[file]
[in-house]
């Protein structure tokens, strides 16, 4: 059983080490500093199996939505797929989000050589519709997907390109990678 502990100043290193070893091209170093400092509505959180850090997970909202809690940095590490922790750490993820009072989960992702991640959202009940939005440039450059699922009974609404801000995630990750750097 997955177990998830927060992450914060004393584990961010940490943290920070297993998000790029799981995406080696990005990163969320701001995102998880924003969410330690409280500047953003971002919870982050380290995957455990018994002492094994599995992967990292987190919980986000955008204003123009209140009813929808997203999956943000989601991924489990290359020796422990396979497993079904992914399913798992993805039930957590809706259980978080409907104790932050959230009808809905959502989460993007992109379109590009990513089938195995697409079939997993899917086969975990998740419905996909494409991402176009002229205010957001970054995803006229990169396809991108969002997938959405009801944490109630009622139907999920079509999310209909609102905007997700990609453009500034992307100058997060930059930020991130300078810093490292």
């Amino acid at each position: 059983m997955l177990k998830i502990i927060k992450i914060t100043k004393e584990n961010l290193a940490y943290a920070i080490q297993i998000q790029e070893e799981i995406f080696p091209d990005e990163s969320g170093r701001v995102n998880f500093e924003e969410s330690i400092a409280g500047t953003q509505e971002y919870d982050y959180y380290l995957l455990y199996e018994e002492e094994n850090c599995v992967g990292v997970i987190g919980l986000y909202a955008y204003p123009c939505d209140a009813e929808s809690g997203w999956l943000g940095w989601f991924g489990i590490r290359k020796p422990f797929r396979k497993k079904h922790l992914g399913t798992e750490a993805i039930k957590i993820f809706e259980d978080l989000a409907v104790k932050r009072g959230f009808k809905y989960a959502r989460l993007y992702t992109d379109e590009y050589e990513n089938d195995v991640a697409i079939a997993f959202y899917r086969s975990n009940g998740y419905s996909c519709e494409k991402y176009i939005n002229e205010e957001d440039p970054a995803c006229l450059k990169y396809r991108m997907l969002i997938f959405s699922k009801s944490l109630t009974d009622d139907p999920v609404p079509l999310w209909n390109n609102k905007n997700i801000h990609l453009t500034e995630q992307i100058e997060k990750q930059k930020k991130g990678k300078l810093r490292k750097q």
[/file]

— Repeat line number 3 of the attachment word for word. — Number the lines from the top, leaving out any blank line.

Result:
């Amino acid at each position: 059983m997955l177990k998830i502990i927060k992450i914060t100043k004393e584990n961010l290193a940490y943290a920070i080490q297993i998000q790029e070893e799981i995406f080696p091209d990005e990163s969320g170093r701001v995102n998880f500093e924003e969410s330690i400092a409280g500047t953003q509505e971002y919870d982050y959180y380290l995957l455990y199996e018994e002492e094994n850090c599995v992967g990292v997970i987190g919980l986000y909202a955008y204003p123009c939505d209140a009813e929808s809690g997203w999956l943000g940095w989601f991924g489990i590490r290359k020796p422990f797929r396979k497993k079904h922790l992914g399913t798992e750490a993805i039930k957590i993820f809706e259980d978080l989000a409907v104790k932050r009072g959230f009808k809905y989960a959502r989460l993007y992702t992109d379109e590009y050589e990513n089938d195995v991640a697409i079939a997993f959202y899917r086969s975990n009940g998740y419905s996909c519709e494409k991402y176009i939005n002229e205010e957001d440039p970054a995803c006229l450059k990169y396809r991108m997907l969002i997938f959405s699922k009801s944490l109630t009974d009622d139907p999920v609404p079509l999310w209909n390109n609102k905007n997700i801000h990609l453009t500034e995630q992307i100058e997060k990750q930059k930020k991130g990678k300078l810093r490292k750097q």